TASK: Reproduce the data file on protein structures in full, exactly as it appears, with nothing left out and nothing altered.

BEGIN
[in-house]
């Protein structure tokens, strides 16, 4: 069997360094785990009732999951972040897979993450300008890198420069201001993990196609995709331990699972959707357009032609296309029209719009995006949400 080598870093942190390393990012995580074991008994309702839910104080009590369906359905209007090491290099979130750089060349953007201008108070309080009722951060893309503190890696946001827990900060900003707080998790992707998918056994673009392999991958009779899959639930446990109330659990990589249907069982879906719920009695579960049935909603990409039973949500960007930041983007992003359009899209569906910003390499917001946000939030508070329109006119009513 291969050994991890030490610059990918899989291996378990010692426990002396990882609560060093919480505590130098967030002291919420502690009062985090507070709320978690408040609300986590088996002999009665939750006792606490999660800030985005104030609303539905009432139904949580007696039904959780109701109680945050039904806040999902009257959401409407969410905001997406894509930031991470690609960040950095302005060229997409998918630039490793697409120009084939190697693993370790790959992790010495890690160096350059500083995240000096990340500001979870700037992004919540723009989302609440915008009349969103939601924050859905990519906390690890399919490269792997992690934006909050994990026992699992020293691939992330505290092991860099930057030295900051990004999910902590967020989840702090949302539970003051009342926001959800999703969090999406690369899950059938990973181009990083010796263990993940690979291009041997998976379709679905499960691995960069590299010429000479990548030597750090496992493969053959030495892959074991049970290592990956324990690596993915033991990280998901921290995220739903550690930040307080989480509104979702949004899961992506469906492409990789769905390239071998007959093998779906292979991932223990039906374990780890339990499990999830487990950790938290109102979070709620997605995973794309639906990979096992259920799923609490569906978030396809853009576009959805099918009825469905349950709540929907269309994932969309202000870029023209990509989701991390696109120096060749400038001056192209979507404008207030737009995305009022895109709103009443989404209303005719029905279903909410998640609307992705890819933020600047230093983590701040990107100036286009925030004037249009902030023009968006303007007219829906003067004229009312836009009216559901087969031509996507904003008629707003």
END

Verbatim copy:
[in-house]
């Protein structure tokens, strides 16, 4: 069997360094785990009732999951972040897979993450300008890198420069201001993990196609995709331990699972959707357009032609296309029209719009995006949400 080598870093942190390393990012995580074991008994309702839910104080009590369906359905209007090491290099979130750089060349953007201008108070309080009722951060893309503190890696946001827990900060900003707080998790992707998918056994673009392999991958009779899959639930446990109330659990990589249907069982879906719920009695579960049935909603990409039973949500960007930041983007992003359009899209569906910003390499917001946000939030508070329109006119009513 291969050994991890030490610059990918899989291996378990010692426990002396990882609560060093919480505590130098967030002291919420502690009062985090507070709320978690408040609300986590088996002999009665939750006792606490999660800030985005104030609303539905009432139904949580007696039904959780109701109680945050039904806040999902009257959401409407969410905001997406894509930031991470690609960040950095302005060229997409998918630039490793697409120009084939190697693993370790790959992790010495890690160096350059500083995240000096990340500001979870700037992004919540723009989302609440915008009349969103939601924050859905990519906390690890399919490269792997992690934006909050994990026992699992020293691939992330505290092991860099930057030295900051990004999910902590967020989840702090949302539970003051009342926001959800999703969090999406690369899950059938990973181009990083010796263990993940690979291009041997998976379709679905499960691995960069590299010429000479990548030597750090496992493969053959030495892959074991049970290592990956324990690596993915033991990280998901921290995220739903550690930040307080989480509104979702949004899961992506469906492409990789769905390239071998007959093998779906292979991932223990039906374990780890339990499990999830487990950790938290109102979070709620997605995973794309639906990979096992259920799923609490569906978030396809853009576009959805099918009825469905349950709540929907269309994932969309202000870029023209990509989701991390696109120096060749400038001056192209979507404008207030737009995305009022895109709103009443989404209303005719029905279903909410998640609307992705890819933020600047230093983590701040990107100036286009925030004037249009902030023009968006303007007219829906003067004229009312836009009216559901087969031509996507904003008629707003």